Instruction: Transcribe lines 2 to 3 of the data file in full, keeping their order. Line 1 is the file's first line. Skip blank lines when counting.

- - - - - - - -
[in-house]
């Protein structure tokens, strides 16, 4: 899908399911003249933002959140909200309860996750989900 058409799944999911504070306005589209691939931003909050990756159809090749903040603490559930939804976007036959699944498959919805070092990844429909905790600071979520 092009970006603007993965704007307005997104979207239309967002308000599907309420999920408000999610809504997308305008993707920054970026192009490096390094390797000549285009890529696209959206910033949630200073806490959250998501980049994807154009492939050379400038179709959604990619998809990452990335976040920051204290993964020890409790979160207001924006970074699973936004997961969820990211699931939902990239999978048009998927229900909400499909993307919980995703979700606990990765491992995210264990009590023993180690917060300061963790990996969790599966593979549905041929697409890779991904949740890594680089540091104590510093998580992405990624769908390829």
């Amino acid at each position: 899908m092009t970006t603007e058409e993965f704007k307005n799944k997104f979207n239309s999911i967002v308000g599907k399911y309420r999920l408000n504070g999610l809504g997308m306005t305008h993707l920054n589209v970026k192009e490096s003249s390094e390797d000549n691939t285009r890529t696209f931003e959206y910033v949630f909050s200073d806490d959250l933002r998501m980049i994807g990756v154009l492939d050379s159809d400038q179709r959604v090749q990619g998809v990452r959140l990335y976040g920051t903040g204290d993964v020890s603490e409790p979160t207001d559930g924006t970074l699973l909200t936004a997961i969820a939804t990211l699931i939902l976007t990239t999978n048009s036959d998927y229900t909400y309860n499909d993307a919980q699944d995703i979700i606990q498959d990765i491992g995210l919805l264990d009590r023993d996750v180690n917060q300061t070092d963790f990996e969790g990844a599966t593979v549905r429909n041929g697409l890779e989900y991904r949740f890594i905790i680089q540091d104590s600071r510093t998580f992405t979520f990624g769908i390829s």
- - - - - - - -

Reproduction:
């Protein structure tokens, strides 16, 4: 899908399911003249933002959140909200309860996750989900 058409799944999911504070306005589209691939931003909050990756159809090749903040603490559930939804976007036959699944498959919805070092990844429909905790600071979520 092009970006603007993965704007307005997104979207239309967002308000599907309420999920408000999610809504997308305008993707920054970026192009490096390094390797000549285009890529696209959206910033949630200073806490959250998501980049994807154009492939050379400038179709959604990619998809990452990335976040920051204290993964020890409790979160207001924006970074699973936004997961969820990211699931939902990239999978048009998927229900909400499909993307919980995703979700606990990765491992995210264990009590023993180690917060300061963790990996969790599966593979549905041929697409890779991904949740890594680089540091104590510093998580992405990624769908390829």
């Amino acid at each position: 899908m092009t970006t603007e058409e993965f704007k307005n799944k997104f979207n239309s999911i967002v308000g599907k399911y309420r999920l408000n504070g999610l809504g997308m306005t305008h993707l920054n589209v970026k192009e490096s003249s390094e390797d000549n691939t285009r890529t696209f931003e959206y910033v949630f909050s200073d806490d959250l933002r998501m980049i994807g990756v154009l492939d050379s159809d400038q179709r959604v090749q990619g998809v990452r959140l990335y976040g920051t903040g204290d993964v020890s603490e409790p979160t207001d559930g924006t970074l699973l909200t936004a997961i969820a939804t990211l699931i939902l976007t990239t999978n048009s036959d998927y229900t909400y309860n499909d993307a919980q699944d995703i979700i606990q498959d990765i491992g995210l919805l264990d009590r023993d996750v180690n917060q300061t070092d963790f990996e969790g990844a599966t593979v549905r429909n041929g697409l890779e989900y991904r949740f890594i905790i680089q540091d104590s600071r510093t998580f992405t979520f990624g769908i390829s």